Truth-value semantics

Truth-value semantics

In formal semantics, truth-value semantics is an alternative to Tarskian semantics. It has been primarily championed by Ruth Barcan Marcus, H. Leblanc, and M. Dunn and N. Belnap. It is also called the "substitution interpretation" (of the quantifiers) or substitutional quantification.

The idea of these semantics is that universal (existential) quantifier may be read as a conjunction (disjunction) of formulas in which constants replace the variables in the scope of the quantifier. E.g. ∀xPx may be read (Pa & Pb & Pc &...) where a,b,c are individual constants replacing all occurrences of x in Px.

The main difference between truth-value semantics and the standard semantics for predicate logic is that there are no domains for truth-value semantics. Only the truth clauses for atomic and for quantificational formulas differ from those of the standard semantics. Whereas in standard semantics atomic formulas like Pb or Rca are true if and only if (the referent of) b is a member of the extension of the predicate P, resp., if and only if the pair (c,a) is a member of the extension of R, in truth-value semantics the truth-values of atomic formulas are basic. A universal (existential) formula is true if and only if all (some) substitution instances of it are true. Compare this with the standard semantics which says that a universal (existential) formula is true if and only if for all (some) members of the domain, the formula holds for all (some) of them; e.g. ∀xA is true (under an interpretation) if and only if for all k in the domain D, A(k/x) is true (where A(k/x) is the result of substituting k for all occurrences of x in A). (Here we are assuming that constants are names for themselves--i.e. they are also members of the domain.)

Truth-value semantics is not without its problems. First, the strong completeness theorem and compactness fail. To see this consider the set {F(1), F(2),...}. Clearly the formula ∀xF(x) is a logical consequence of the set, but it is not a consequence of any finite subset of it (and hence it is not deducible from it). It follows immediately that both compactness and the strong completeness theorem fail for truth-value semantics. This is rectified by a modified definition of logical consequence as given in Dunn and Belnap 1968.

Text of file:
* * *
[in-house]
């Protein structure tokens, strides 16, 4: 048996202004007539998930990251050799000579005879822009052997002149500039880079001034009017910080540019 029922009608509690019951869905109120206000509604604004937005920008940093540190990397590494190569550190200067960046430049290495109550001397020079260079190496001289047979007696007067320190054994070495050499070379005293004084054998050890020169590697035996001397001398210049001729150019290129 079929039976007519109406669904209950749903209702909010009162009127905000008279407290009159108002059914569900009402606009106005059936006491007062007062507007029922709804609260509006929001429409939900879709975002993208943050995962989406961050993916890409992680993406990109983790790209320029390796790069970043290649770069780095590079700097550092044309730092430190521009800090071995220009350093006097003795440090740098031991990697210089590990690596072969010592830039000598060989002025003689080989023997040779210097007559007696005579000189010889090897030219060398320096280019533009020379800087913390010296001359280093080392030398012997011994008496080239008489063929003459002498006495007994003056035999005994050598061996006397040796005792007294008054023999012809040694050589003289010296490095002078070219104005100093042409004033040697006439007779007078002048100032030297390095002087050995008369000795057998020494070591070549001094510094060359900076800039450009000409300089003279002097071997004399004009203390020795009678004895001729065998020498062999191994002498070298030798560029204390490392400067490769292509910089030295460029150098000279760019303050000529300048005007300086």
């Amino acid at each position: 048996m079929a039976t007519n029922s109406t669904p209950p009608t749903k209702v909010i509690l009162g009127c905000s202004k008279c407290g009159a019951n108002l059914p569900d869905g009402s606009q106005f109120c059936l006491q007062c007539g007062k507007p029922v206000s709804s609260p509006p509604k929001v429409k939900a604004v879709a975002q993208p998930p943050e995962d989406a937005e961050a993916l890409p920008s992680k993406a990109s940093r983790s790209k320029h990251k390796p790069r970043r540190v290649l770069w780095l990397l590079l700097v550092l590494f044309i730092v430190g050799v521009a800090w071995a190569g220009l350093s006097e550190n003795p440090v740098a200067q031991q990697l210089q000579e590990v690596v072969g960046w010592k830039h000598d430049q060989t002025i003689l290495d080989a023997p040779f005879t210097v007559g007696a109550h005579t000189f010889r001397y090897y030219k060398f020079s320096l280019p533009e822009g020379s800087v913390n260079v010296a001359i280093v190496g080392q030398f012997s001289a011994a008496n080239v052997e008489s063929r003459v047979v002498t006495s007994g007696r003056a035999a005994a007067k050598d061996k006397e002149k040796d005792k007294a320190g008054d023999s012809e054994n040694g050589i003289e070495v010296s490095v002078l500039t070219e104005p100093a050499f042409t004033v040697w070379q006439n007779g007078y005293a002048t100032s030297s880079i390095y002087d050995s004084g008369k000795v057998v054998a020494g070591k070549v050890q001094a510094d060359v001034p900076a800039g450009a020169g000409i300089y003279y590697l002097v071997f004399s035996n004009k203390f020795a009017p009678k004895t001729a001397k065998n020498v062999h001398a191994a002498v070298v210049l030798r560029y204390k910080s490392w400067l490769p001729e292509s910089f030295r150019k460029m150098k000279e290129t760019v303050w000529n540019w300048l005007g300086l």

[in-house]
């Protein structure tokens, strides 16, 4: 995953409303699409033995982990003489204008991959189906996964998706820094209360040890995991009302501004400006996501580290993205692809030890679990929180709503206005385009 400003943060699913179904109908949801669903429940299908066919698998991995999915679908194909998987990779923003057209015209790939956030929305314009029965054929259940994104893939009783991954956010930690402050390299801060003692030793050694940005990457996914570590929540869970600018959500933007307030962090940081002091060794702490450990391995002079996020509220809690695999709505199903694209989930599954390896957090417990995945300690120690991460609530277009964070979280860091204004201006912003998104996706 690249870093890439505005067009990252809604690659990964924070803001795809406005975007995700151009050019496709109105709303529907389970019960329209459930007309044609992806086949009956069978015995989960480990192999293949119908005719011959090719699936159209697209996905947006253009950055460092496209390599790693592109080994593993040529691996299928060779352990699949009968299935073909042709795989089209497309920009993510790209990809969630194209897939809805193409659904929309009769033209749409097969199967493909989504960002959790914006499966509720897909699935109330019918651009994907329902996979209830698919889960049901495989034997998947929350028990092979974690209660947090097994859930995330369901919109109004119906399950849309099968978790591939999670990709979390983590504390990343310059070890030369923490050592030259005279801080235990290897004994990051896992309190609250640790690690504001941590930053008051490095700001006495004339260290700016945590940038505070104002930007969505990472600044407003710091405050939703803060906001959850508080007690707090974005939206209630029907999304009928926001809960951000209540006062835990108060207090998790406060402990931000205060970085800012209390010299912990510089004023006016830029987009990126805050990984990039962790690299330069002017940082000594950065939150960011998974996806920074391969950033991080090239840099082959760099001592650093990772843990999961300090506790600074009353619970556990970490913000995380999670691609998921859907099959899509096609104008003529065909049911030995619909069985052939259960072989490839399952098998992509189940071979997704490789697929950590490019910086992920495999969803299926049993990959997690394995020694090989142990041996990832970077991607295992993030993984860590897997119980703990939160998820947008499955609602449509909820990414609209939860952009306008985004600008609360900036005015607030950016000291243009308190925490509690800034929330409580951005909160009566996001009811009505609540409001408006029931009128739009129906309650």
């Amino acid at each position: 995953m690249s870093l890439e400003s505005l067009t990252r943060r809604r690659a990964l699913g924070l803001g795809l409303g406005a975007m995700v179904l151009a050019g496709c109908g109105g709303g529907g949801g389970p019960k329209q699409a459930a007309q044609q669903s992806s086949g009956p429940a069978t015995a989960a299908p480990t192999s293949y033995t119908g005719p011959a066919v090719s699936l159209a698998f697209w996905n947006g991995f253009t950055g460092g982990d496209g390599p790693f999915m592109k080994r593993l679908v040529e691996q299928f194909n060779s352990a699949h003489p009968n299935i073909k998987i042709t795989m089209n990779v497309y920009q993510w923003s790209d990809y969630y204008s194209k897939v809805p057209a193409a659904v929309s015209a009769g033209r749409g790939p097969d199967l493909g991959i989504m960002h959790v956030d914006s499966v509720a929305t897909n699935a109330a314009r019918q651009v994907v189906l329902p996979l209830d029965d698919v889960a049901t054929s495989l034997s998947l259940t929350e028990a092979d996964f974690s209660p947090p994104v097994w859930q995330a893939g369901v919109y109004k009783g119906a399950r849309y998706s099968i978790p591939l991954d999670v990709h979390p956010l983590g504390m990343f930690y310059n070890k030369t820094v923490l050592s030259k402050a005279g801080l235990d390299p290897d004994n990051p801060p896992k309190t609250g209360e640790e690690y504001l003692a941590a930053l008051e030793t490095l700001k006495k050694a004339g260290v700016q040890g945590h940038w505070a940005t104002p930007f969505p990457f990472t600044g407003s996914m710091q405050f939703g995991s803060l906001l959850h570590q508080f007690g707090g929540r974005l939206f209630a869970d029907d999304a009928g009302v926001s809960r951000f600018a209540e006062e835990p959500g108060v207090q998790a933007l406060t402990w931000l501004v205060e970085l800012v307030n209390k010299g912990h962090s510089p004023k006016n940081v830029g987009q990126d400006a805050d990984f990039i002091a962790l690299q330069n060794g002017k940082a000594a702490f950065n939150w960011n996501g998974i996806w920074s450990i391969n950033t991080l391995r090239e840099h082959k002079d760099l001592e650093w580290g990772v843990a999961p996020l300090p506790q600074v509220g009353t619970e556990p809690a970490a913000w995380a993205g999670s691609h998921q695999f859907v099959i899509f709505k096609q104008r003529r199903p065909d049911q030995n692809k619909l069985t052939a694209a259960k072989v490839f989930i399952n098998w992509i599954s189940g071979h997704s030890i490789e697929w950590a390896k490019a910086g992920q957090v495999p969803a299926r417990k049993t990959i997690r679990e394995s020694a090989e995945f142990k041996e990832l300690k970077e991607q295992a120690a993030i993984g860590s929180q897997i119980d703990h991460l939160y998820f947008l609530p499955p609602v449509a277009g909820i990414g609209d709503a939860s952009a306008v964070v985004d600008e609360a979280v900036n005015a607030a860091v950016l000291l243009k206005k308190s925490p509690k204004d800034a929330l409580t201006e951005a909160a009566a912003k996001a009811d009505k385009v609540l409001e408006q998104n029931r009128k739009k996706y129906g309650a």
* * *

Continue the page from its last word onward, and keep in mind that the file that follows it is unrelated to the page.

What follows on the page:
Another problem occurs in free logic. Consider a language with one individual constant c that is nondesignating and a predicate F standing for 'does not exist'. Then ∃xFx is false even though a substitution instance (in fact every such instance under this interpretation) of it is true. To solve this problem we simply add the proviso that an existentially quantified statement is true under an interpretation for at least one substitution instance in which the constant designates something that exists.

See also

*Game semantics
*Kripke semantics
*Model-theoretic semantics
*Proof-theoretic semantics
*Truth-conditional semantics

Wikimedia Foundation. 2010.

Игры ⚽ Поможем написать курсовую

Look at other dictionaries:

  • Semantics — is the study of meaning in communication. The word derives from Greek σημαντικός ( semantikos ), significant , [cite web|url= bin/ptext?doc=Perseus%3Atext%3A1999.04.0057%3Aentry%3D%2393797|title=Semantikos, Henry… …   Wikipedia

  • Truth — For other uses, see Truth (disambiguation). Time Saving Truth from Falsehood and Envy, François Lemoyne, 1737 Truth has a variety of meanings, such as the state of being in accord with fact or reality …   Wikipedia

  • Semantics of Business Vocabulary and Business Rules — The Semantics of Business Vocabulary and Business Rules (SBVR) is an adopted standard of the Object Management Group (OMG) intended to be the basis for a formal and detailed natural language declarative description of a complex entity, such as a… …   Wikipedia

  • Formal semantics — See also Formal semantics of programming languages. Formal semantics is the study of the semantics, or interpretations, of formal languages. A formal language can be defined apart from any interpretation of it. This is done by designating a set… …   Wikipedia

  • Cognitive semantics — is part of the cognitive linguistics movement. The main tenets of cognitive semantics are, first, that grammar is conceptualisation; second, that conceptual structure is embodied and motivated by usage; and third, that the ability to use language …   Wikipedia

  • Logical truth — is one of the most fundamental concepts in logic, and there are different theories on its nature. A logical truth is a statement which is true and remains true under all reinterpretations of its components other than its logical constants. It is… …   Wikipedia

  • Degree of truth — In standard mathematics, propositions can typically be considered unambiguously true or false. For instance, the proposition zero belongs to the set { 0 } is regarded as simply true; while the proposition one belongs to the set { 0 } is regarded… …   Wikipedia

  • Extension (semantics) — In any of several studies that treat the use of signs, for example in linguistics, logic, mathematics, semantics, and semiotics, the extension of a concept, idea, or sign consists of the things to which it applies, in contrast with its… …   Wikipedia

  • Proof-theoretic semantics — is an approach to the semantics of logic that attempts to locate the meaning of propositions and logical connectives not in terms of interpretations, as in Tarskian approaches to semantics, but in the role that the proposition or logical… …   Wikipedia

  • situation semantics — An approach to semantics that diverges from the orthodox Fregean tradition in assigning states of affairs to sentences as that to which they refer. The approach needs to avoid the argument known as the slingshot, whereby semanticists following… …   Philosophy dictionary

Share the article and excerpts

Direct link
Do a right-click on the link above
and select “Copy Link”